[PORTO, PORTUGAL] — The Bridge.
The Bridge is everything in Porto. It looks like the Eiffel Tower on its side crossing the lazy Douro River — which makes sense since it was designed by Gustave’s company. It’s hard to believe that this beast has been carrying traffic since it was built in 1886. At that time, it was the largest bridge span in the world.
This is the view from my room at the Pestana Vintage Porto.
Such a stunning setting, which is why, when looking where to stay in Porto, I found a hotel that had the above amazing view on TabletHotels, my favorite go-to hotel site. This was literally the view out my window of the Pestana Vintage Hotel. Can’t ask for much better. You can see why the city’s core is a UNESCO World Heritage Site.
The Douro has long been the lifeblood of this city, the receiving end of all the great wines and ports of one of the first true export vineyards in Europe, shipping boatloads of claret to all the pink cheeks in England. All the famous port lockers sit on directly across the river where they were stored before shipping off to Great Britannia. Today, it’s all still there for our amusement.
[CLICK ON THE PICTURES BELOW AND IT WILL OPEN UP THE GALLERY AND MORE STORIES]
Porto is actually pretty small, so it only takes a couple of days and you’ve seen most of it.
(See the 36hours articles in the Reference section below). From here, you can base your adventures to tour the stunning, world-famous wine region on the upper Douro River, which I’ve posted before. You can even book a day-long wine tour with the lovely Ana and her husband Marco from Douro Exclusive wine tours. There’s a lot of driving, so would suggest you actually stay out in the valley, but you can have an awesome day-tour for Porto and Ana and Marco will pick you up, take you on a full day and then drop you back off before nightfall. (Do the Gold Experience, which includes a killer meal at a Michelin-starred restaurant right on the river).
I’d read about the famous tiles in the São Bento/San Benito train station as a must-see. At first I thought “meh”, more decorative tiles. But then I saw a dramatic picture and said “Wait, where is that??” The tiles. It was there. So I went. One of the prettiest train stations I’ve ever seen.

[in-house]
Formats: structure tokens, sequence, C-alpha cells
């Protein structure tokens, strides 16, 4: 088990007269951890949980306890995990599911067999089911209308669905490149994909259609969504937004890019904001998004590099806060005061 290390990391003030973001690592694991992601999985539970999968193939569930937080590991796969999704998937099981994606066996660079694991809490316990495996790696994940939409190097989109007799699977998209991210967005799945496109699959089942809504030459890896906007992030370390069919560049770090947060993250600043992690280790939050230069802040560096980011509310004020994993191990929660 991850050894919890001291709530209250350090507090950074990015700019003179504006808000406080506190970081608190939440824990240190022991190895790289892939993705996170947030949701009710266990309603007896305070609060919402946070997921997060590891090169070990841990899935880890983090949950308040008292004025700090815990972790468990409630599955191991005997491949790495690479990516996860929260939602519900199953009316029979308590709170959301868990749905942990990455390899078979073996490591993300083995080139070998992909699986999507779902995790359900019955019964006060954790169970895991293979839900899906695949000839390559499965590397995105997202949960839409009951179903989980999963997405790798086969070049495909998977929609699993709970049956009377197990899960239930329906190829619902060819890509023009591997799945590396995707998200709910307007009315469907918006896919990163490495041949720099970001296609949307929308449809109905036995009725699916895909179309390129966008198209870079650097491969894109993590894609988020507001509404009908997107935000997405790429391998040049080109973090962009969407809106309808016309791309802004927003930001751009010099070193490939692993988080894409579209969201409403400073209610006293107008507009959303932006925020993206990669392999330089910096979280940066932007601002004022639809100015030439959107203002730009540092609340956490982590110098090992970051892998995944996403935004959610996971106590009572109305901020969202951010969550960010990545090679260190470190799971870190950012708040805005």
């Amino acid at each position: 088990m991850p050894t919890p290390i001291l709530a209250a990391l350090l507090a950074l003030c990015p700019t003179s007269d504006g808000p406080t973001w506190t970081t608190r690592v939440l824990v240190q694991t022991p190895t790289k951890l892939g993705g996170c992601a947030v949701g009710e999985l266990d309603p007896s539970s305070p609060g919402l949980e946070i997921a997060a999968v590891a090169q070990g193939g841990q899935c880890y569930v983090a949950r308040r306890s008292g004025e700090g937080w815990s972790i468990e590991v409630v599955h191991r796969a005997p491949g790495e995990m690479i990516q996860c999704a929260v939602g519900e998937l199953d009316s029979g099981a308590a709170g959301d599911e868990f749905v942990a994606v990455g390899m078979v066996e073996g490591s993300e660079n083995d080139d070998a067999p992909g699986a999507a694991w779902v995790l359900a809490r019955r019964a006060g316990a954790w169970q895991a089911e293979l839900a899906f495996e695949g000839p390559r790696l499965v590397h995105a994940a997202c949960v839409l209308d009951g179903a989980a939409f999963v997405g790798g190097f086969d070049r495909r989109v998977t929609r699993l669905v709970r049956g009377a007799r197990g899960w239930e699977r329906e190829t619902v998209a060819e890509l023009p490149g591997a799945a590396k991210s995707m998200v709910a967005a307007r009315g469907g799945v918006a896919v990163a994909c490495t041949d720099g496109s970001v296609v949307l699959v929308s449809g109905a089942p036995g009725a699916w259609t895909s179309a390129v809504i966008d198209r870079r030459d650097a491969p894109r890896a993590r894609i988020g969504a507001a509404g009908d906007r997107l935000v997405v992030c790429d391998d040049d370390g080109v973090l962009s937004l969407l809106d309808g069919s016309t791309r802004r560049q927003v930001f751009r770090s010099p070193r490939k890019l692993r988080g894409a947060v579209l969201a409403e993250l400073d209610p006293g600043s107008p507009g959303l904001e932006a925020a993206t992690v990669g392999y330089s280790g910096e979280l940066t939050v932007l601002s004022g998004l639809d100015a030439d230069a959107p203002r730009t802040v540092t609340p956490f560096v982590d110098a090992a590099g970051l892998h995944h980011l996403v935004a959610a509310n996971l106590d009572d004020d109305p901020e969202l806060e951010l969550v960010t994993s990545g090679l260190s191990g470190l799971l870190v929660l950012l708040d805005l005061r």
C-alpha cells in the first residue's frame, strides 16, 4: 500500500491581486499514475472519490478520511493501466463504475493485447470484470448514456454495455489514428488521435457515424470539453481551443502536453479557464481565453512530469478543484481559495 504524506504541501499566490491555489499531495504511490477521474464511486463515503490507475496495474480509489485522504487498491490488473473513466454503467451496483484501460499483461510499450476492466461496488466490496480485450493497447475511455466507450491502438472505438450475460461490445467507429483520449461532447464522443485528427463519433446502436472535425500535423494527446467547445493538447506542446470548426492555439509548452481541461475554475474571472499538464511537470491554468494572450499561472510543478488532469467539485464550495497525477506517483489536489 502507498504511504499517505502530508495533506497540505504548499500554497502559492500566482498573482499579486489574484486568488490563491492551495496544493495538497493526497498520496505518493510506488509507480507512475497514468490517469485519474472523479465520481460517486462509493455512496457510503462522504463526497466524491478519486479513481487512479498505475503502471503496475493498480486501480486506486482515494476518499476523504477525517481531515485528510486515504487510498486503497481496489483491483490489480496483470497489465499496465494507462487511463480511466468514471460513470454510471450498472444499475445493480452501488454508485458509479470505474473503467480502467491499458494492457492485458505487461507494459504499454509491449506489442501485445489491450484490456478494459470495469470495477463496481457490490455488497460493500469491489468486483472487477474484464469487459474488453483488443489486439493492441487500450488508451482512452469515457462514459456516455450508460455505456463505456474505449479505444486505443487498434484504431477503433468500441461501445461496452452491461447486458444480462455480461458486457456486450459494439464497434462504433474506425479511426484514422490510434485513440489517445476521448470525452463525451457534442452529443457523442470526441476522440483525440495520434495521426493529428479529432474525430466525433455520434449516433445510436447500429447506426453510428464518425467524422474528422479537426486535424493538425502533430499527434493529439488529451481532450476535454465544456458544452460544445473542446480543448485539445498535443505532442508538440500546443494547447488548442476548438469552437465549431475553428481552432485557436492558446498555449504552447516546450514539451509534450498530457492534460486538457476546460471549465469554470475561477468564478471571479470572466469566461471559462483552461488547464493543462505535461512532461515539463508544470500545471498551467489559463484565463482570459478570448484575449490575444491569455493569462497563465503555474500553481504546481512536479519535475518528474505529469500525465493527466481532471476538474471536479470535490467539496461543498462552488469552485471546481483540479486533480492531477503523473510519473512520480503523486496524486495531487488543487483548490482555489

You gotta go here.
Time your visit when the sun hits it just right, from the south.
Livraria Lello is one of the most photographed bookstores in the world. A little jewel box of a bookstore. Unfortunately, it is so jammed with people taking pictures, I don’t think anyone is actually buying anything… 🙁
You can do Porto in 2-3 nights. Tour the port bunkers and climb around the town. But you can really knock it out in a day and a half. The main reason you come here is to get to the Douro Valley which is just stunning. If you’re driving to Spain, you could stay in Porto for two nights, then stay in the Duoro and then keep going on into Spain.
Unfortunately, I didn’t get a chance to have many fine dinners in Porto — coupla nights I just stopped into nondescript little local places on the Ribeira. But if you do go, look for these places.
Rui Paula is one of the best chefs in Porto and has several places here and in the Douro. Look for DOP. DOC. And I think he has one called DOM.
I found this more casual place walking around the top of Porto. Really great food and super nice people.
I did go to an amazing meal at the Graham’s cellars across the river, in their restaurant Vinum. Amazing views over all of Porto and great food. Unfortunately, I got the flu going right up to the meal, so I literally had to leave right when they brought a bounty of lamb and Douro Valley red. I was so looking forward to the meal. “This looks wonderful, may I have the check?” They were stunned, for obvious reasons. As I was. Had to leave the entire meal there. Very embarrassing. But you should make reservations here, try to get there for a cocktail before sunset. Check out these views from their website:
The Vinum restaurant has killer views all over Porto. Go there for a drink before sunset. You need reservations. Ask for a table by the windows. (This is from their website)
Here are some other eating suggestions:
Here’s another great list from my new friends Culture Trip. Solid recommendations.
The KING of all things food in Portugal is Nelson Carvalheiro. Trust whatever he writes. Follow his instagram. He’s also very responsive with questions. Met him once at a travel blogger conference, super nice guy.
Besides the Pestana, I’ve heard great things about River House and The Yeatman. I saw Anthony Bourdain recently stay there on Instagram. The Yeatman is unusual in that it sits way on the top of Porto, so you get to look down at the city and river…. and don’t have to walk as many hills. Click on that link and look at those views!
Here’s a great overview of 36 Hours in Porto from the New York Times. And another 36 hours article in The Telegraph. And the UK Conde Nast Traveller’s Porto Guide. And a beautiful website, unusual for a tourist board, from the Porto travel website. A great overview from The Guardian. And another deep guide on Porto from Travel & Leisure. And a Weekend Guide from The Times of London.
Portugal is fairly small with awesome new tollways (expensive, though) so you can easily get anywhere. Here are some relative drive times I found in my ten days there.
Driving times in Portugal
Last visited April 2015
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